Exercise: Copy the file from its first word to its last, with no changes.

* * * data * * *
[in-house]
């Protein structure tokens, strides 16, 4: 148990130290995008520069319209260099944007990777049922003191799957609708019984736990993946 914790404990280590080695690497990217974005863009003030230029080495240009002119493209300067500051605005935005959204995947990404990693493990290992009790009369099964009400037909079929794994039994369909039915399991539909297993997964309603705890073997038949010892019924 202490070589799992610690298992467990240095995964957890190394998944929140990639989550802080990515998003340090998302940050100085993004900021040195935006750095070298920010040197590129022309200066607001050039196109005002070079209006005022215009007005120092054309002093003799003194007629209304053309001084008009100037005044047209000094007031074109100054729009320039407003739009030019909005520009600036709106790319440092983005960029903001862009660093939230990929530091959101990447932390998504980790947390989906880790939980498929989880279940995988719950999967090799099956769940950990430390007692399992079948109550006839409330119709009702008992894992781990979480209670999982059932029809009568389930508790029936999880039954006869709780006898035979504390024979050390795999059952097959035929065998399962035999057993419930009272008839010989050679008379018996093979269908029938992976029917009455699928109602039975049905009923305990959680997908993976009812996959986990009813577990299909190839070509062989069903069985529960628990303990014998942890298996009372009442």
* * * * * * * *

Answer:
[in-house]
């Protein structure tokens, strides 16, 4: 148990130290995008520069319209260099944007990777049922003191799957609708019984736990993946 914790404990280590080695690497990217974005863009003030230029080495240009002119493209300067500051605005935005959204995947990404990693493990290992009790009369099964009400037909079929794994039994369909039915399991539909297993997964309603705890073997038949010892019924 202490070589799992610690298992467990240095995964957890190394998944929140990639989550802080990515998003340090998302940050100085993004900021040195935006750095070298920010040197590129022309200066607001050039196109005002070079209006005022215009007005120092054309002093003799003194007629209304053309001084008009100037005044047209000094007031074109100054729009320039407003739009030019909005520009600036709106790319440092983005960029903001862009660093939230990929530091959101990447932390998504980790947390989906880790939980498929989880279940995988719950999967090799099956769940950990430390007692399992079948109550006839409330119709009702008992894992781990979480209670999982059932029809009568389930508790029936999880039954006869709780006898035979504390024979050390795999059952097959035929065998399962035999057993419930009272008839010989050679008379018996093979269908029938992976029917009455699928109602039975049905009923305990959680997908993976009812996959986990009813577990299909190839070509062989069903069985529960628990303990014998942890298996009372009442």